Negative utilitarianism (NU) is a version of utilitarianism whose standard account holds that an act is morally right if and only if it leads to less suffering than any of its alternatives. NU was originally presented as an alternative to classical utilitarianism, which regards suffering and happiness as equally important, and is a leading example of a suffering-focused view, a broader family of ethical positions that assign primary—though not necessarily exclusive or overriding—moral importance to the alleviation of suffering.
Types of negative utilitarianism
As noted, the standard form of NU requires agents to minimize suffering. However, several variants to this canonical version have been proposed. These variants result from revising standard NU along one or more dimensions.
The first and most commonly discussed dimension of variation concerns the relative moral weight accorded to suffering and happiness. Standard NU may be regarded as a “strong” form of NU, holding that no amount of happiness can ever count for more than any amount of suffering. By contrast, “weak” versions of NU hold instead that a given quantity of suffering counts for more than a corresponding quantity of happiness, but accept that large enough quantities of happiness can in principle outweigh any quantity of suffering (Griffin 1979; Arrhenius & Bykvist 1995; Ord 2013; Knutsson 2019). Strong NU views may be further subdivided into lexical NU and absolute NU, which either affirm or deny, respectively, that happiness counts for something (Ord 2013). On strong lexical NU, of two outcomes equally unpleasant, one counts for more than the other if it is the more pleasant of the two; whereas on absolute strong NU both outcomes count equally. Between strong lexical NU and weak NU, there is room for an intermediate or hybrid form of NU, sometimes called lexical threshold NU (Ord 2013; Tomasik 2013), according to which there is some amount of suffering that no amount of happiness can outweigh, but otherwise suffering can be outweighed by a large enough amount of happiness.
A second dimension of variation concerns whether or not NU is formulated in hedonistic terms. Standard NU is hedonistic in that it makes a claim about the relative moral weight of suffering and happiness. But versions of NU have also been formulated in terms of preferences, rather than hedonic states. These preferentist NU views hold that the frustration of a preference counts for more than its satisfaction. (How much more will depend on the type of NU–strong absolute, strong lexical, lexical threshold, or weak–that preferentism is combined with.) More generally, NU may be presented as a broader theory about negative and positive wellbeing: on this variant, what is bad for a person counts for more than what is good for a person–regardless of whether these goods and bads are hedonic states, preferences, something else, or a combination thereof.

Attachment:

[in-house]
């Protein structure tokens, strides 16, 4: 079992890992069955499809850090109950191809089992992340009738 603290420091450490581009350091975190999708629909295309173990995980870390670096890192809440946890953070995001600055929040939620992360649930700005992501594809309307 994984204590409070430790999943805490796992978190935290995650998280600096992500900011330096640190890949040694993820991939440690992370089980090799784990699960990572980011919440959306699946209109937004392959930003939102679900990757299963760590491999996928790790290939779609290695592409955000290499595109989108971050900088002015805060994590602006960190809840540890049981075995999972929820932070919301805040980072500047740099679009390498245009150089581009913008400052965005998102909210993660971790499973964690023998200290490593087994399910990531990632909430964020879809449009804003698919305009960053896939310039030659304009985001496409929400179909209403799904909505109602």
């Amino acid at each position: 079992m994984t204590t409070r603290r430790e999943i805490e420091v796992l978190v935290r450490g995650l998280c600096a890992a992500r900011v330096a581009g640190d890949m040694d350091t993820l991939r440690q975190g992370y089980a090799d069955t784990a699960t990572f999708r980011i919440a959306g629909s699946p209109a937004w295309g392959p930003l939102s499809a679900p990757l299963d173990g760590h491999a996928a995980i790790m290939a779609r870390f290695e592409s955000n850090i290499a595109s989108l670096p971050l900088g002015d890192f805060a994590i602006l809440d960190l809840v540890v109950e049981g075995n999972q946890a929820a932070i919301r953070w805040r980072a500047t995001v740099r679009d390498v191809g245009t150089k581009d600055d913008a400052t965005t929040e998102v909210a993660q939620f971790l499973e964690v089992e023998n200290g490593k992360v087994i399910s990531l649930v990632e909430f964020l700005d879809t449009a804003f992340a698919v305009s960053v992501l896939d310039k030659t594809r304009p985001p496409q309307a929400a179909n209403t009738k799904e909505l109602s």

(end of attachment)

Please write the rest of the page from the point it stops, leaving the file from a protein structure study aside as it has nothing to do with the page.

A third dimension of variation relates to the location of the boundary demarcating the states which are morally contrasted. Standard NU holds that the location of this boundary coincides with hedonic neutrality. But some hedonistic negative utilitarians have instead defended a view on which the boundary is below neutrality. On this view, sometimes called “critical-level (hedonistic) NU”, the contrast is not between suffering and happiness, but rather between intense enough suffering and other hedonic states. This view also admits a formulation in terms of preferences, or wellbeing more generally.
Finally, different versions of NU may be obtained depending on whether NU is regarded as a criterion of rightness or as a decision procedure. Standard NU is generally understood to provide a criterion of rightness, that is, as a specification of the conditions under which acts are right or wrong. But NU may instead be interpreted as a decision procedure, that is, as a practical guide for choosing how to act. The claim here is that agents deliberating about what to do should strive to minimize suffering. Someone who is not a standard NU may still defend NU as a decision procedure if they think that following this procedure is more likely to result in acts that better conform to the requirements of morality, whatever those are. This view is analogous to some forms of prioritarianism or egalitarianism, where outcomes that benefit the worst off, or that promote a more equal distribution of resources, are favored not because intrinsic value is placed on priority or equality, but instead because following these principles generally produces better outcomes.
Arrhenius, Gustaf & Krister Bykvist (1995) Future Generations and Interpersonal Compensations: Moral Aspects of Energy Use, Uppsala: Uppsala University.
Griffin, James (1979) Is unhappiness morally more important than happiness?, The Philosophical Quarterly, vol. 29, pp. 47–55.
Knutsson, Simon (2018) Thoughts on Ord’s “Why I’m not a negative utilitarian”, Simon Knutsson’s Blog, July.
Knutsson, Simon (2019) The world destruction argument, Inquiry, pp. 1–20.
Ord, Toby (2013) Why I’m not a negative utilitarian, Toby Ord’s Blog, February 28.
Tomasik, Brian (2013) Three types of negative utilitarianism, Essays on Reducing Suffering, March 23.